According to several articles, books & documentaries I have viewed, an interesting fact appears.
When the cattle industry instituted corn as a primary source of food for their beef & the use of growth hormones, studies indicate health issues such as allergies, cancers, cardiac disease, etc. began to surface in alarming numbers.
While this simple act provided an increase in the need from corn farmers, & a cheaper food for cattle, it also increased the need for healthcare. THEN...the formulation of products such as high-fructose corn syrup being added to literally everything.

People comment on a daily basis about how girls are maturing much faster than usual & how scientist can't keep up with naming new strains of disease. is clear. As the old food pyramid used to state, we are what we eat.

I viewed The City of Dallas, Cease the Grease program's website & was grossed out by the effects of what happens to our pipe system when animal fats are poured down the drain. Of course the first thing I associated it with was this is EXACTLY how our arteries look because of eating the same fat. And we wonder why Stroke, Heart Attacks, High Blood Pressure / Cholesterol, & Kidney Disease is rampant.

Thanks for providing awareness. I worked as a nurse for over 25 years & saw the results of diet induced diseases. I am now on the flip side in prevention with health /wellness training. I have totally changed my eating lifestyle as has my daughter & her family. My "soapbox" is natural, all-organic, locally-produced, & preservative free, as much as possible. It doesn't cost me more. The value of long term prevention is priceless.

July 12, 2011 | Unregistered CommenterGeneva Murphy

When I look at this, my reaction is that the real problem is the lack of subsidy for fruit and veggies, and the amount of subsidies for grains and sugar. If there is a fixed amount of subsidy money, I'd agree that animal proteins may be over-represented, but in my opinion the grains & sugar should go first. Animal proteins are good for us. :)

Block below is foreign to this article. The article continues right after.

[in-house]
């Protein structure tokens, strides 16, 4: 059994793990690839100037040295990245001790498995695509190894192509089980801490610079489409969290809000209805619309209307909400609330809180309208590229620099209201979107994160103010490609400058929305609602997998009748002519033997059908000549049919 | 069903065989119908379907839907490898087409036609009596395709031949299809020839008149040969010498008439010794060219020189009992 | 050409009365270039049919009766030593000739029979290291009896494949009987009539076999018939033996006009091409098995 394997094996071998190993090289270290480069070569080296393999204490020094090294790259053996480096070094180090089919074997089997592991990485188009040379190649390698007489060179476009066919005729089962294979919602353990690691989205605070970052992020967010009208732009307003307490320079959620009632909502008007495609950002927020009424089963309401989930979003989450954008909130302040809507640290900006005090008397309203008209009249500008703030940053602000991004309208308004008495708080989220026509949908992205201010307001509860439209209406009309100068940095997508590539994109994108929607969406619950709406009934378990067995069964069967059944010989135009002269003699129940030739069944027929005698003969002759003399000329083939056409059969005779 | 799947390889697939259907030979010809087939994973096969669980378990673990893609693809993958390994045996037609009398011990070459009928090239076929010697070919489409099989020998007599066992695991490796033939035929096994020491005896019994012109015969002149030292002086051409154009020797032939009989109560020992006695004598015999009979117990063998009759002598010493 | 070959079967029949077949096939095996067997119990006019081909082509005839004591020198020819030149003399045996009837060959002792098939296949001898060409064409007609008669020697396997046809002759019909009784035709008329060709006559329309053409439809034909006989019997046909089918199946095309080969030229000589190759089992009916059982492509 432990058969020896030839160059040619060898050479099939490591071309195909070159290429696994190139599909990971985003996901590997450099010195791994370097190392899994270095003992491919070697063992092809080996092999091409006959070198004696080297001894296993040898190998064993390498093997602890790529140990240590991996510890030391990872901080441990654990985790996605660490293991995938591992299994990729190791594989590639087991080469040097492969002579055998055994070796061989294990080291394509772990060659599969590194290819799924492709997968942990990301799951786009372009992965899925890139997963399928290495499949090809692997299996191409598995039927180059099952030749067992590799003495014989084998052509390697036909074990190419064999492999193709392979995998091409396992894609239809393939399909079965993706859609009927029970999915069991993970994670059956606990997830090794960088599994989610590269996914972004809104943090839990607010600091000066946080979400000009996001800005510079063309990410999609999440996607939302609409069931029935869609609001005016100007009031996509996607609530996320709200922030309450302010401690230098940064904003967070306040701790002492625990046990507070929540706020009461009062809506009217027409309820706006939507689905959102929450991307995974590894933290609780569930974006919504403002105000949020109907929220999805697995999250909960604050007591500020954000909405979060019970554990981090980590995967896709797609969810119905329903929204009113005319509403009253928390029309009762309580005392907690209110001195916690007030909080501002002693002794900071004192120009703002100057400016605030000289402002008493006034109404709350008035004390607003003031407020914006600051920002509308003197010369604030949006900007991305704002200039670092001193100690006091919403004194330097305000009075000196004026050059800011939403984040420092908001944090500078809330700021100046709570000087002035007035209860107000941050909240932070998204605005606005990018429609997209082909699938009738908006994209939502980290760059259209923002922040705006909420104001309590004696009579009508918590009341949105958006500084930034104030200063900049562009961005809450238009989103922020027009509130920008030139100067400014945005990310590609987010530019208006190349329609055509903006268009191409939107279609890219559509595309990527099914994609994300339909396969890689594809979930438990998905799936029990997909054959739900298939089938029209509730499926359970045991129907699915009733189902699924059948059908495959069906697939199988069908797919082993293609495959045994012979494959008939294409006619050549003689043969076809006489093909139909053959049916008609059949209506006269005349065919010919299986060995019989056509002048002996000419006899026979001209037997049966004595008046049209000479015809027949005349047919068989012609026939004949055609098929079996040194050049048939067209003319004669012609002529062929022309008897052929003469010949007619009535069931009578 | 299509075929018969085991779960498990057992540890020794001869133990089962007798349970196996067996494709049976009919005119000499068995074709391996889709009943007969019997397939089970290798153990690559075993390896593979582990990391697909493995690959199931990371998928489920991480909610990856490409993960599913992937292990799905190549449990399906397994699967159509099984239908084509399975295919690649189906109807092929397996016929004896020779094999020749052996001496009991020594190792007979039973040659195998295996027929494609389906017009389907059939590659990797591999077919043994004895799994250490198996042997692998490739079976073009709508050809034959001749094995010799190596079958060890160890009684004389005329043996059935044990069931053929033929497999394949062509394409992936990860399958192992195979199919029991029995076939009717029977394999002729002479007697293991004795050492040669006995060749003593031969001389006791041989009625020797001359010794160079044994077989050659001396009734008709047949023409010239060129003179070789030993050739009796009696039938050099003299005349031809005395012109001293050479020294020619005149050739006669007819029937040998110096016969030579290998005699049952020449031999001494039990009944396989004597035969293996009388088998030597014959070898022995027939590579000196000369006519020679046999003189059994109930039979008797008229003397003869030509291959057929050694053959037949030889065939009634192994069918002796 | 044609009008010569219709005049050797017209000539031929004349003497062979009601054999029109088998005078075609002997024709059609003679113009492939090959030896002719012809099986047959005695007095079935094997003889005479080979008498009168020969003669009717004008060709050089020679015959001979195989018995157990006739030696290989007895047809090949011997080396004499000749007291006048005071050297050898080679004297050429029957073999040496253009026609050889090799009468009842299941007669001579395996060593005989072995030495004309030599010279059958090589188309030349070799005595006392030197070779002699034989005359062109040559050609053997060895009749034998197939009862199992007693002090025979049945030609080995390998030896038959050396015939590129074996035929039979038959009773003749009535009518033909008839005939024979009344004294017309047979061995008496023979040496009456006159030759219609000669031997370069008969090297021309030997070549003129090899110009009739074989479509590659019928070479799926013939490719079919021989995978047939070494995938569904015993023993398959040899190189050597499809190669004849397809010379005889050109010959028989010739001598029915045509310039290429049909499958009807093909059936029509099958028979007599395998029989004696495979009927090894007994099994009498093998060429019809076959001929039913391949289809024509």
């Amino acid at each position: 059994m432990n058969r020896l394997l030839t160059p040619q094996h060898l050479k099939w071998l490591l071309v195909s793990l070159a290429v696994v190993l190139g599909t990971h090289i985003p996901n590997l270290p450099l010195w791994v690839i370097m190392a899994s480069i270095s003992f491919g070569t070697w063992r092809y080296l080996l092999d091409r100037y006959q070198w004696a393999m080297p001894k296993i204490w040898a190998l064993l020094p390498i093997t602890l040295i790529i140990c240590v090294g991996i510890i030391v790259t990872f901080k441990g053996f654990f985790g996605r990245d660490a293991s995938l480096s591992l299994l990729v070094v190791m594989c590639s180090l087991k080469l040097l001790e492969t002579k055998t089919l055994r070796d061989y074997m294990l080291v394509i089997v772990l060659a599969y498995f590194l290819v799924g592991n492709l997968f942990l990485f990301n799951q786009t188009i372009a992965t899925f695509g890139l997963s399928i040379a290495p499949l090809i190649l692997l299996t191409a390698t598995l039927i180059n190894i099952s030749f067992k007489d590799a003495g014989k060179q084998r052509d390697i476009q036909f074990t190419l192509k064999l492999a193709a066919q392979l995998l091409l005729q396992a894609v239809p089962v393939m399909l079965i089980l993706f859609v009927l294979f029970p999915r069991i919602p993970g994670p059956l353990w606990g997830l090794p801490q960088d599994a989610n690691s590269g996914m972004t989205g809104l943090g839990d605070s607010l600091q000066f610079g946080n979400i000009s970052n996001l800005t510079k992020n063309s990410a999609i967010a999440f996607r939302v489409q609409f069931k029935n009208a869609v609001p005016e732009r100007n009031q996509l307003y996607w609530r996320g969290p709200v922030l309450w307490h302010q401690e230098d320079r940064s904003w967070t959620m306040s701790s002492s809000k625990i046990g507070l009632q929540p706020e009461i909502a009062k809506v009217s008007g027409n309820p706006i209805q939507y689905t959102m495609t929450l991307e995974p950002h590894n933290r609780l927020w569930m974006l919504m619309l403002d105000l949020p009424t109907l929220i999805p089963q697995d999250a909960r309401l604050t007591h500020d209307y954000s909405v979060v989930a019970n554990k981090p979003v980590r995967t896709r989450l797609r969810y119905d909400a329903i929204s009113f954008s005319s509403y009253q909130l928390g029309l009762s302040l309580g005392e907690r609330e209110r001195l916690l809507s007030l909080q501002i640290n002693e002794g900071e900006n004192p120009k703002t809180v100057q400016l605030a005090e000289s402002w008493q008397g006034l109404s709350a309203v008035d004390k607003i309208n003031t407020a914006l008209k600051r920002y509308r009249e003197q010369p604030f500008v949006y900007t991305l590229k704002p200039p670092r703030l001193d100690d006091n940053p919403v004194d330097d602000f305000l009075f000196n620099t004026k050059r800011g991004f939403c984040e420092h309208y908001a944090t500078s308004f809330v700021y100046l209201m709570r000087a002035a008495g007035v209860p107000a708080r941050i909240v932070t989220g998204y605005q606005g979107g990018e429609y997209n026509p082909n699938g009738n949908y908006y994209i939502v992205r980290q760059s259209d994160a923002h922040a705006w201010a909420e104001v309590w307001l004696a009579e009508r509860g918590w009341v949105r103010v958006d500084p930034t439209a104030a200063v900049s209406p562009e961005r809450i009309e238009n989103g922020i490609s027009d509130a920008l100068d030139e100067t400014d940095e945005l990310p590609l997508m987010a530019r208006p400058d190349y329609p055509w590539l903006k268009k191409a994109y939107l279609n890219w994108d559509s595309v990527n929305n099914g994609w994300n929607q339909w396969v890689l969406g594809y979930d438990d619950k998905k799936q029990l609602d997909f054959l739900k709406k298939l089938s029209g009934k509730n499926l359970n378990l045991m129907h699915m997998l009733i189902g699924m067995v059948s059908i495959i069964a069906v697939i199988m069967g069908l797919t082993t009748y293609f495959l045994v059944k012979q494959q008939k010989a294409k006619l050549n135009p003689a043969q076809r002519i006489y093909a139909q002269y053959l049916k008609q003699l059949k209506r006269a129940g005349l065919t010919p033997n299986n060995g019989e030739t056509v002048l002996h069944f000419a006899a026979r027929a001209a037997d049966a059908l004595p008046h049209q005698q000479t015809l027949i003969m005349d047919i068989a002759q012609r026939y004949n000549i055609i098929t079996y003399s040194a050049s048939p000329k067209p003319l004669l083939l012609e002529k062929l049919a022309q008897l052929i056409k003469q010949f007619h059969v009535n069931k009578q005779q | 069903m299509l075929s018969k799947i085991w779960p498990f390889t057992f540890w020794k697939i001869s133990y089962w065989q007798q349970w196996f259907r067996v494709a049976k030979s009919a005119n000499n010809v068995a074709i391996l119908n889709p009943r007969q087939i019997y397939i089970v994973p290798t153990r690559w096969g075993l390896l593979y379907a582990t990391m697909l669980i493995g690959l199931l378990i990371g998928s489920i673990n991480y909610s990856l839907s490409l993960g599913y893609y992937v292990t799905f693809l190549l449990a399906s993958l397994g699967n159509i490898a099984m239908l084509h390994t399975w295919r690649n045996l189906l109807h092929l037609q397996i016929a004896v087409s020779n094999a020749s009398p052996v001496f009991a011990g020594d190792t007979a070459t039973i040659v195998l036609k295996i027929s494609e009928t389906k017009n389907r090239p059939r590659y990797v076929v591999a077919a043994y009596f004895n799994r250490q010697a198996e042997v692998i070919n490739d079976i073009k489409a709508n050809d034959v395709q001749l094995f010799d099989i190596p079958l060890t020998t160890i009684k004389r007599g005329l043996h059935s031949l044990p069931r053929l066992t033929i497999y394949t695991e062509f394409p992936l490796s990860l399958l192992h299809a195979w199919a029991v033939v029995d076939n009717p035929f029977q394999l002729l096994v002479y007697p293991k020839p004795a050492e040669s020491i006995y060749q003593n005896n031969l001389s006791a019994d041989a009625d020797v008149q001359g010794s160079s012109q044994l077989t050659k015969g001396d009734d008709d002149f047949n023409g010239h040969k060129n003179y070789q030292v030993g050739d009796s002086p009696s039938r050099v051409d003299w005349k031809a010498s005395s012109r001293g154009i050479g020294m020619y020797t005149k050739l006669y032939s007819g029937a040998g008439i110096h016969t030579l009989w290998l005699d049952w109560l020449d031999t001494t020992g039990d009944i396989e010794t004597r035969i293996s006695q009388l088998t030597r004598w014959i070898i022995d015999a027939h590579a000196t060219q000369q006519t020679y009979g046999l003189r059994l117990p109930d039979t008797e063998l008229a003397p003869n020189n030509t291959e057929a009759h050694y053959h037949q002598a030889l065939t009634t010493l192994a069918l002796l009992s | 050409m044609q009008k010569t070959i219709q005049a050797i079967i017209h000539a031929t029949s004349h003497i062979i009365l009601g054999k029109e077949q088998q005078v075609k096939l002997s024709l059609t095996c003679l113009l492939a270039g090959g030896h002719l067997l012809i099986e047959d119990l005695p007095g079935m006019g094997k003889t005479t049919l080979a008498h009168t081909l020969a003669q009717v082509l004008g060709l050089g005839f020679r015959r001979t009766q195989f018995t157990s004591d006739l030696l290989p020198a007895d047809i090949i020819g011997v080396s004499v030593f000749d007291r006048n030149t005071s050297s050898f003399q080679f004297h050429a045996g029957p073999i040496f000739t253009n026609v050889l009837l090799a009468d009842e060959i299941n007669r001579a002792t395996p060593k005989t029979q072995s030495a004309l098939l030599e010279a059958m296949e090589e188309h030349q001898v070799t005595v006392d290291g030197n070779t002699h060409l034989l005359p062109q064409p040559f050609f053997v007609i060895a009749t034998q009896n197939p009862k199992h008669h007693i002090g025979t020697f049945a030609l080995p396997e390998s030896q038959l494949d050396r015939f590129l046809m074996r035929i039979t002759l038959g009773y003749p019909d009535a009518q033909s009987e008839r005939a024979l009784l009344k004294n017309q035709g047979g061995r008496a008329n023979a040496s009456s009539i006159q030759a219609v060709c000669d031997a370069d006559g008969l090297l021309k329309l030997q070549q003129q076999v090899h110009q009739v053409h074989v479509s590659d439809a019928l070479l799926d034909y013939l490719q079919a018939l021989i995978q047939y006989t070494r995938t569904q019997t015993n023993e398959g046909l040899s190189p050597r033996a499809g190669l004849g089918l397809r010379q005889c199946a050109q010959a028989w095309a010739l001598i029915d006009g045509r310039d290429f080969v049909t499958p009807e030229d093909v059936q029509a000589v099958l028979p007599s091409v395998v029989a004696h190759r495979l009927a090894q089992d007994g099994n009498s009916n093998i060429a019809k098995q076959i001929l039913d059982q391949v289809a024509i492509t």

July 13, 2011 | Unregistered CommenterDave

This is my first time i visit here. I found so many interesting stuff in your blog especially its discussion, iwc spitfire
if can more pictures will be better. From the tons of comments on your articles, I guess I am not the only one having all the enjoyment here! keep up the good work. Replica Breitling

July 25, 2011 | Unregistered Commenterabbyabbie

Was just discussing with a friend why it's not surprise that the most impoverished states wrestle with the worst obesity. It's expensive to buy fresh veggies, but oh so cheap to pick up a cheeseburger for the family.

Feeding subsidized corn to cows is not only unwise, it's unhealthy. The facts are obvious for the cows and the residual effects are becoming more and more apparent in humans. I love the idea of meatless mondays (even tho most people should go much farther) because our voice in this country is where our dollar is. Don't support dangerous meat-packing industry standards, and don't buy into it.

July 29, 2011 | Unregistered CommenterKatherine Peach